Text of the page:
This article is an interview with Harvard Developmental Psychologist, David Harris, about his book called Trusting What You’re Told (2012). The main message of his book is that children learn best from testimony of those around them whom they deem are reliable sources of information.
This book and Harris’ work intrigued me because it speaks I agree that whether we are conscious of it or not, what we know and how we engage with the world is largely shaped by the ideas (people) we are exposed to.
Part of what fuels this idea for the Living Proof Project is to gain access to stories and people who are sharing what they do just to give you a glimpse into how they think (and how their thinking has gotten them to where they are). The hope is that by having access to a library of different ways of thinking and engaging with the world, your world view will reflect such exposure.
However, this book only speaks to a piece of the value behind the LP Project. Tied into this project is my personal interest in systems and groups.
So much of our life is defined by the people we meet, the ideas we are exposed to, the community we grew up in, etc. Yet what connects us all below those differences are common underpinnings of human nature and the emotions we experience. While not everyone can relate to the details of a story, often, you’ll find that others will identify with parallel experiences in their own life and how it made them feel. The hope is to find stories that speak to you. And although you may never meet the people on this site in person, the hope is you will see a part of yourself in them. Let them be the teacher you never got to meet in school, the social system you may not have had exposure to growing up, and the fellow citizen who cares enough to let you into their stories to show you that you too can do the same.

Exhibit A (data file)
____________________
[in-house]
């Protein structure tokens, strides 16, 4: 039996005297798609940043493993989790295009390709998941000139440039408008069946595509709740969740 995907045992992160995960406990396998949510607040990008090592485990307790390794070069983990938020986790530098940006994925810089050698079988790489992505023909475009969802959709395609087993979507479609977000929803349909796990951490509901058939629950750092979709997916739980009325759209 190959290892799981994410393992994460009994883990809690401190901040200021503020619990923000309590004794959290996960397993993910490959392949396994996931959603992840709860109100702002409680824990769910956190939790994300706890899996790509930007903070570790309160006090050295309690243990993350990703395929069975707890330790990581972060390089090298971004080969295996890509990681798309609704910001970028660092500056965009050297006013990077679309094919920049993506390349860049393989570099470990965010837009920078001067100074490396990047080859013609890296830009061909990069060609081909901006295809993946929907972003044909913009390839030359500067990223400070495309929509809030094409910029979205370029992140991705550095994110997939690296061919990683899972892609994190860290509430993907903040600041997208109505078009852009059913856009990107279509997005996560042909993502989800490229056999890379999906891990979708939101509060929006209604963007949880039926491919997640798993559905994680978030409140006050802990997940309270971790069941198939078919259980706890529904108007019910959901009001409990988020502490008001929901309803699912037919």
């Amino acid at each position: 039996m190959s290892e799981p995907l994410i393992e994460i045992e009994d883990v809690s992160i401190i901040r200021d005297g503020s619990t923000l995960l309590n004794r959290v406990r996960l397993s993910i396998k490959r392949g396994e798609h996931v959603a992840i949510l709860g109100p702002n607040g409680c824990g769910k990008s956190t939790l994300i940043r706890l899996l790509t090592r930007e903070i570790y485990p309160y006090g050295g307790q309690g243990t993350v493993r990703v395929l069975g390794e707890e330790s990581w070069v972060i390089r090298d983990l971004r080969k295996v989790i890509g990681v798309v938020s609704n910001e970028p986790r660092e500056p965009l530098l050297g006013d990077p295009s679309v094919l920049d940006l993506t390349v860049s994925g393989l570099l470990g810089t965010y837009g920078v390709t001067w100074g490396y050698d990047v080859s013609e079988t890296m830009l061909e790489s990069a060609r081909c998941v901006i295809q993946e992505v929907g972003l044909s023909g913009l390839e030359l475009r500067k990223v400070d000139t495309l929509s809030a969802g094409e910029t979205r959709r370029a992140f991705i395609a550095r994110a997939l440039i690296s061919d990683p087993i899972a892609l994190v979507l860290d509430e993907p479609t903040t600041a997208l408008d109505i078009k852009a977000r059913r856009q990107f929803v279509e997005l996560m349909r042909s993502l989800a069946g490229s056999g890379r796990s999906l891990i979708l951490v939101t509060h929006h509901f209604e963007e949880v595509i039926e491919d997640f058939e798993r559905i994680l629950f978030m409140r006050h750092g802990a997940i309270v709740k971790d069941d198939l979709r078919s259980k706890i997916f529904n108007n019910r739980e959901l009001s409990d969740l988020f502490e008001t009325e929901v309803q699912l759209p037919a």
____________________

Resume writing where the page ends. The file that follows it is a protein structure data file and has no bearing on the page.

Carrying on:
Need a Job? Invent It
The above New York Times articles speaks to one of the many drivers behind the Living Proof Project.
This site intends to become an educational resource to challenge the norms of education. Knowledge is merely potential power. It’s the first step. So then what does it take to be able to put that knowledge into action? What are the conditions needed for someone to be able to take their knowledge and have the courage to invent their own career path?
In this article, Thomas Friedman interviews Education specialist/author, Tony Wagner. His main message, we need to focus on teaching skills and instilling intrinsic motivation to learn. Here’s an excerpt:
“Every young person will continue to need basic knowledge, of course,” he said. “But they will need skills and motivation even more. Of these three education goals, motivation is the most critical. Young people who are intrinsically motivated — curious, persistent, and willing to take risks — will learn new knowledge and skills continuously. They will be able to find new opportunities or create their own — a disposition that will be increasingly important as many traditional careers disappear.”
So what should be the focus of education reform today?
“We teach and test things most students have no interest in and will never need, and facts that they can Google and will forget as soon as the test is over,” said Wagner. “Because of this, the longer kids are in school, the less motivated they become. Gallup’s recent survey showed student engagement going from 80 percent in fifth grade to 40 percent in high school. More than a century ago, we ‘reinvented’ the one-room schoolhouse and created factory schools for the industrial economy. Reimagining schools for the 21st-century must be our highest priority. We need to focus more on teaching the skill and will to learn and to make a difference and bring the three most powerful ingredients of intrinsic motivation into the classroom: play, passion and purpose.”
It is my hope to introduce you to stories of people who have invented their paths.